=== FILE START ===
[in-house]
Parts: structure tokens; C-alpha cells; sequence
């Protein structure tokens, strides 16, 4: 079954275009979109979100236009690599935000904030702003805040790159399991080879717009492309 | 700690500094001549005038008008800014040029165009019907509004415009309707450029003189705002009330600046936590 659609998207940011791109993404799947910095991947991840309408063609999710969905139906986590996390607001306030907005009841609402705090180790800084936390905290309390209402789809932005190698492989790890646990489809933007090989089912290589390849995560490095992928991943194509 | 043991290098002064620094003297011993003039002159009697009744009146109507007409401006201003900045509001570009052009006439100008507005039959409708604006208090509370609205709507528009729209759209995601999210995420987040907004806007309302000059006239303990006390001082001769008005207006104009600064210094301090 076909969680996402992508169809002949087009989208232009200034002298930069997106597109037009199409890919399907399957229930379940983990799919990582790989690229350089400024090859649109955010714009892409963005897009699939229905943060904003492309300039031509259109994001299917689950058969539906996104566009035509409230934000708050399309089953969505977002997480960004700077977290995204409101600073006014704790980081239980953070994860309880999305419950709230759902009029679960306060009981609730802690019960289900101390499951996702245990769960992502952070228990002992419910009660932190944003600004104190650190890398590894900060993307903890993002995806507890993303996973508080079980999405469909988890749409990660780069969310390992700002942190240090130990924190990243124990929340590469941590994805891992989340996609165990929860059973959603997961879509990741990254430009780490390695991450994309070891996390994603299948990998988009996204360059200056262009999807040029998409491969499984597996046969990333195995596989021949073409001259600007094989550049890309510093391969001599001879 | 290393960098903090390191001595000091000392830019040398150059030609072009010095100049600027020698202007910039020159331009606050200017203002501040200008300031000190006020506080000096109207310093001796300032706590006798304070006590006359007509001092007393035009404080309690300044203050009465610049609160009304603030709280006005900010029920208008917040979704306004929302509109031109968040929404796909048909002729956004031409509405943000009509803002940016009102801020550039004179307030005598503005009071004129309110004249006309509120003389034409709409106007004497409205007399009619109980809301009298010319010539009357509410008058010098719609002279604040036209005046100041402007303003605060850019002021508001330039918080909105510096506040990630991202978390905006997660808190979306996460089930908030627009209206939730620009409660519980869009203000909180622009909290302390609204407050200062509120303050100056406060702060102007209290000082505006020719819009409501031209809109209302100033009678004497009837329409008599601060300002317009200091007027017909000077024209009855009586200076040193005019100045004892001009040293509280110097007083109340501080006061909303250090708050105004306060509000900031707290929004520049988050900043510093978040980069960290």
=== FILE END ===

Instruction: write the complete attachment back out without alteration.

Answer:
[in-house]
Parts: structure tokens; C-alpha cells; sequence
């Protein structure tokens, strides 16, 4: 079954275009979109979100236009690599935000904030702003805040790159399991080879717009492309 | 700690500094001549005038008008800014040029165009019907509004415009309707450029003189705002009330600046936590 659609998207940011791109993404799947910095991947991840309408063609999710969905139906986590996390607001306030907005009841609402705090180790800084936390905290309390209402789809932005190698492989790890646990489809933007090989089912290589390849995560490095992928991943194509 | 043991290098002064620094003297011993003039002159009697009744009146109507007409401006201003900045509001570009052009006439100008507005039959409708604006208090509370609205709507528009729209759209995601999210995420987040907004806007309302000059006239303990006390001082001769008005207006104009600064210094301090 076909969680996402992508169809002949087009989208232009200034002298930069997106597109037009199409890919399907399957229930379940983990799919990582790989690229350089400024090859649109955010714009892409963005897009699939229905943060904003492309300039031509259109994001299917689950058969539906996104566009035509409230934000708050399309089953969505977002997480960004700077977290995204409101600073006014704790980081239980953070994860309880999305419950709230759902009029679960306060009981609730802690019960289900101390499951996702245990769960992502952070228990002992419910009660932190944003600004104190650190890398590894900060993307903890993002995806507890993303996973508080079980999405469909988890749409990660780069969310390992700002942190240090130990924190990243124990929340590469941590994805891992989340996609165990929860059973959603997961879509990741990254430009780490390695991450994309070891996390994603299948990998988009996204360059200056262009999807040029998409491969499984597996046969990333195995596989021949073409001259600007094989550049890309510093391969001599001879 | 290393960098903090390191001595000091000392830019040398150059030609072009010095100049600027020698202007910039020159331009606050200017203002501040200008300031000190006020506080000096109207310093001796300032706590006798304070006590006359007509001092007393035009404080309690300044203050009465610049609160009304603030709280006005900010029920208008917040979704306004929302509109031109968040929404796909048909002729956004031409509405943000009509803002940016009102801020550039004179307030005598503005009071004129309110004249006309509120003389034409709409106007004497409205007399009619109980809301009298010319010539009357509410008058010098719609002279604040036209005046100041402007303003605060850019002021508001330039918080909105510096506040990630991202978390905006997660808190979306996460089930908030627009209206939730620009409660519980869009203000909180622009909290302390609204407050200062509120303050100056406060702060102007209290000082505006020719819009409501031209809109209302100033009678004497009837329409008599601060300002317009200091007027017909000077024209009855009586200076040193005019100045004892001009040293509280110097007083109340501080006061909303250090708050105004306060509000900031707290929004520049988050900043510093978040980069960290």